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UCLA football seniors welcome their third coach, and last chance

Ten of 23 players remain from 2008 recruiting class, including QB Kevin Prince, RB Johnathan Franklin. Bruins, 21-30 since they arrived, start anew under Coach Jim Mora.

August 07, 2012|By Chris Foster

They were recruited by Karl Dorrell.

They played for Rick Neuheisel.

They finish with Jim Mora.

Members of UCLA's 2008 football recruiting class arrived on campus thinking about championships, but the seasons haven't gone according to script. UCLA is 21-30 since they signed on.

"The question that always comes up in camp is, 'What makes a successful season?'" says one of them, senior quarterback Kevin Prince. "We have to take a humongous step forward.

"The most wins we have had since I've been here is seven. We have to blow that out of the water to make this feel like a special season."

The Class of 2008 — 22 freshmen, one community college transfer — was ranked 10th nationally by Many were from the Los Angeles area and became close before arriving at UCLA.

Some are now chasing pro careers. Some transferred. A few washed out.

Ten remain, and they have one last shot at redemption. "The window of opportunity is closing," senior wide receiver Jerry Johnson says.

In 2008, when these players were freshmen, the seniors on that team were playing their final season for a new coach, Neuheisel. The final tally: a 4-8 record.

Back then, the rookies talked about being the ones to change the culture of UCLA's program and make the Bruins consistent winners again. Instead, the only thing that changed — again — was the head coach.

"I look back on those seniors, and I don't want to go out the way they went out," senior running back Johnathan Franklin says. "I want to go out being remembered for leaving something behind. I can come back and think I contributed to the success."

Neuheisel propped up 2008's seniors by saying they would be the "foundation" for a bright future. Early on, there were signs the Bruins might be on the right track. UCLA defeated Tennessee in overtime in the season opener as freshman Rahim Moore made a key fumble recovery and freshman Sean Westgate returned a blocked punt for a touchdown.

Moore, now with the Denver Broncos, said afterward, "This is what they brought us here to do; that's the reason we're here, to make the team better."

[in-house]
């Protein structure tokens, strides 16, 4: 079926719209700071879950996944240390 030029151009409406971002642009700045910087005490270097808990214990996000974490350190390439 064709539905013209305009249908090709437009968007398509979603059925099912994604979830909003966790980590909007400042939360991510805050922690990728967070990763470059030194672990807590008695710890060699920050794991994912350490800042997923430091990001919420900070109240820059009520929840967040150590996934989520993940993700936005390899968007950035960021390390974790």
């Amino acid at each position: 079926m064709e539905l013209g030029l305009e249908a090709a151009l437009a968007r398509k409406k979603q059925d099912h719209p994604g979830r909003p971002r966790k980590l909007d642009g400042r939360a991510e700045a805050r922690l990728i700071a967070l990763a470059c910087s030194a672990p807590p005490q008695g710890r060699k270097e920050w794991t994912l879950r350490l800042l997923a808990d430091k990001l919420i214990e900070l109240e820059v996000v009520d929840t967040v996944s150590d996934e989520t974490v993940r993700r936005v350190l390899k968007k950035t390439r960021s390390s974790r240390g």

The next game, the Bruins were hammered, 59-0, by Brigham Young, the first of three consecutive losses. UCLA also lost four of its last five that season.

In 2009, the Bruins showed some progress, finishing with a record of 7-6. But they slipped to 4-8 in 2010 and 6-8 last season.

Ask a senior what happened and you hear a variety of answers. Injuries hurt. Players didn't develop as well as projected. Assistant coaches came and went, different strategies and plans with them. All were contributing factors.

Not even severe NCAA sanctions against crosstown rival USC altered the course. UCLA was routed, 50-0, by the Trojans last November and Neuheisel was fired days later.

"I don't feel like we reached our potential as a class," senior cornerback Aaron Hester says. "But the culture here is different. There is no tolerance for mediocrity."

The goal, he adds, hasn't changed over the years: "Our aspirations are the same, to win."

Mora says he made it clear in his first team meeting as coach that he would be relying on veteran players for strong leadership. "I told them I didn't want them to think we were coming in here with the attitude to rebuild," he says. "That minimizes their contribution. To say 'to heck with the seniors' isn't fair.

"It's their senior year. They want it to be a great one."

Hester says the seniors need to "take charge, make more plays and bring young cats along."

Meanwhile, a new crop of freshmen verbalize some of the same dreams the seniors did when they were the rookies. "We want to win a championship, get a ring on our fingers," freshman linebacker Aaron Porter says.

That was the talk in 2008 as well. That class of recruits, which ranked one spot behind USC's, was held together by former UCLA assistants DeWayne Walker and Eric Scott after Dorrell was fired.

It helped that the players had already bonded, before even playing together.

"We're still close," Prince says. "Guys from our class who have moved on will come back and it's like they never left."

The group would gather for barbecues and other events prior to enrolling at UCLA.

"They really connected early on," says defensive line coach Angus McClure, who was also on staff under Dorrell and Neuheisel. "A lot of those guys committed early, so they got to know each other during the season. A lot of leadership came from that class."

Just not a lot of victories. But with a new season comes another chance.

"Time is running out, all the seniors realize that," Franklin says. "It's time to go. We have only one shot at this."

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